Companies are taking a hard look at their sexual harassment policies. Employees in industries across the board have been speaking out, and it is becoming clear that many businesses have policies that are not up to the new standard. The new path toward better sexual harassment policies is not a clear one, and these types of changes can be difficult for companies that have inadequate ones in place.
Sexual Harassment Policy History
Employees have been sexually and otherwise harassed since workplaces first came into existence, and the first step toward protecting their rights was the Civil Rights Act of 1964. This made it illegal to discriminate against workers based on their religion, race, sex, national origin, or color. However, it took years for actual laws to be created that protect workers. It was not until the 1970s that the original cases were heard.
In 1980, the Equal Employment Opportunity Commission defined workplace sexual harassment as unwelcome sexual advance and other verbal or physical conduct of a sexual nature. It also classified it as sex discrimination, outlawed by the Civil Rights Act of 1964. Since then, there have been many landmark cases that furthered the cause. The #MeToo movement is considered the main force that led employees to become more empowered to fight for their rights in the workplace.
Victims of sexual harassment often report the issue to a manager, but these supervisors may not provide solutions if they are unaware of proper protocol. Often, it is better to go right to the Human Resources (HR) Department and put the allegation on record. Some employees are uncomfortable going through a manager or to HR, so designating certain company employees to manage discrimination issues could be helpful. Victims must be wholly aware that the company will not retaliate against them for making the claim. There should be a written non-retaliation plan in place for their protection.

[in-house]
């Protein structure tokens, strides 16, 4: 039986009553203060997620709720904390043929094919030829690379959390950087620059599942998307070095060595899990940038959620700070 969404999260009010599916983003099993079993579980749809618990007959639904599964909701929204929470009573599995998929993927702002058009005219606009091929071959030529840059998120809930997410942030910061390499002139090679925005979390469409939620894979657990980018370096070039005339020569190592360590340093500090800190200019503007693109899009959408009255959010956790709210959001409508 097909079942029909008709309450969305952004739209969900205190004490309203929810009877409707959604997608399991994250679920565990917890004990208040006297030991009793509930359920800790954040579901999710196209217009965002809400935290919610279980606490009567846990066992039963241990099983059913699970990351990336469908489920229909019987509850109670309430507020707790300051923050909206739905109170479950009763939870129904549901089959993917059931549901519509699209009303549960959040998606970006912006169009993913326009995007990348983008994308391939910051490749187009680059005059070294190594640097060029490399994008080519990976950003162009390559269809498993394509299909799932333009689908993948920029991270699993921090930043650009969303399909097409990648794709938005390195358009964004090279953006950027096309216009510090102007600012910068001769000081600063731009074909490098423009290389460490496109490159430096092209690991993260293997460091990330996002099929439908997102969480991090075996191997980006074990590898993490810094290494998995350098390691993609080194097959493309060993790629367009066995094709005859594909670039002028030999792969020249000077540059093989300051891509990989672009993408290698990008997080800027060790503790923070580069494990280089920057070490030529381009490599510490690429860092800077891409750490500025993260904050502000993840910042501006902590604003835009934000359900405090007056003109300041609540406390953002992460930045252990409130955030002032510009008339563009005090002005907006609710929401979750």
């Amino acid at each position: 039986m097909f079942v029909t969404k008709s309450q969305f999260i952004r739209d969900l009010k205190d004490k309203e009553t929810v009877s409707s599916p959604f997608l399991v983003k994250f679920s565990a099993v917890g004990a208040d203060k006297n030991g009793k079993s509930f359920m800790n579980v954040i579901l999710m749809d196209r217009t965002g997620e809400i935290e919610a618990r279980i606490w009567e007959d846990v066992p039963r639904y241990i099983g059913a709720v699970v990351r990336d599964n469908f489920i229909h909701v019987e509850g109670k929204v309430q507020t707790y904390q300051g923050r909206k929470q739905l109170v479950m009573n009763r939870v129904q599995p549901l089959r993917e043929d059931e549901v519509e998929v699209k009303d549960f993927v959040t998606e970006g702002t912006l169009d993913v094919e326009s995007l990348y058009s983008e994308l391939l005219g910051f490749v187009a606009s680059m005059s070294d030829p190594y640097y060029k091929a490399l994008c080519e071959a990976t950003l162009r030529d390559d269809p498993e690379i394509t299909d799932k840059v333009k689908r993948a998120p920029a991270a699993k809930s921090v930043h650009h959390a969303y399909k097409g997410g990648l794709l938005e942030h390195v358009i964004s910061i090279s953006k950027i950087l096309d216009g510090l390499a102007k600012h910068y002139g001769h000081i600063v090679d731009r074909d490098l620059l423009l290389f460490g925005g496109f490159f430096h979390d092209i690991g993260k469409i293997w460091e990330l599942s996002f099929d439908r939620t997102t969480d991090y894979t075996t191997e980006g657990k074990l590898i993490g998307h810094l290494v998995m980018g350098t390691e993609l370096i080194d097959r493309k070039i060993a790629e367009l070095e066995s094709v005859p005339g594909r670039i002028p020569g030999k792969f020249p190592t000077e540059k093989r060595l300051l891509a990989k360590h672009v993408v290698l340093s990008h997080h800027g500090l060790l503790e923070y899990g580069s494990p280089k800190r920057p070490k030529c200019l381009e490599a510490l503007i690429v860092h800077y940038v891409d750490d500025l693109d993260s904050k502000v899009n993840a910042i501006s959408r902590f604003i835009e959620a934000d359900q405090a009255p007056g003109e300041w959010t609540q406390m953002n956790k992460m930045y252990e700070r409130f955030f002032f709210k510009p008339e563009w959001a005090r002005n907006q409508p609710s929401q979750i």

Focus on Employee Training
Companies should communicate clearly to their employees about what constitutes sexual harassment within their organizations. Many employees have been subjected to outdated sexual harassment training videos and awkward one-on-one or group sessions that are not very effective. This is another area in need of improvement.
She maintains that teaching employees how to respond when they witness harassment could be helpful. For example, if an employee sees a second one being harassed, the first one might laugh nervously. This can be misinterpreted as encouragement to the harasser. Training methods would focus on conflict management and redirecting inappropriate workplace behaviors.
South Jersey Sexual Harassment Lawyers at Sidney L. Gold & Associates, P.C. Advocate for Sexual Harassment Victims in the Workplace
Workplace sexual harassment can be demeaning and devastating. If you have been sexually harassed in the workplace, you are not alone. Call the highly experienced South Jersey sexual harassment lawyers at Sidney L. Gold & Associates, P.C. today for a free case evaluation. We will fight to obtain the compensation you deserve. Call us at 215-569-1999 or complete an online form. With an office in Pennsauken, New Jersey, we proudly serve clients throughout the state.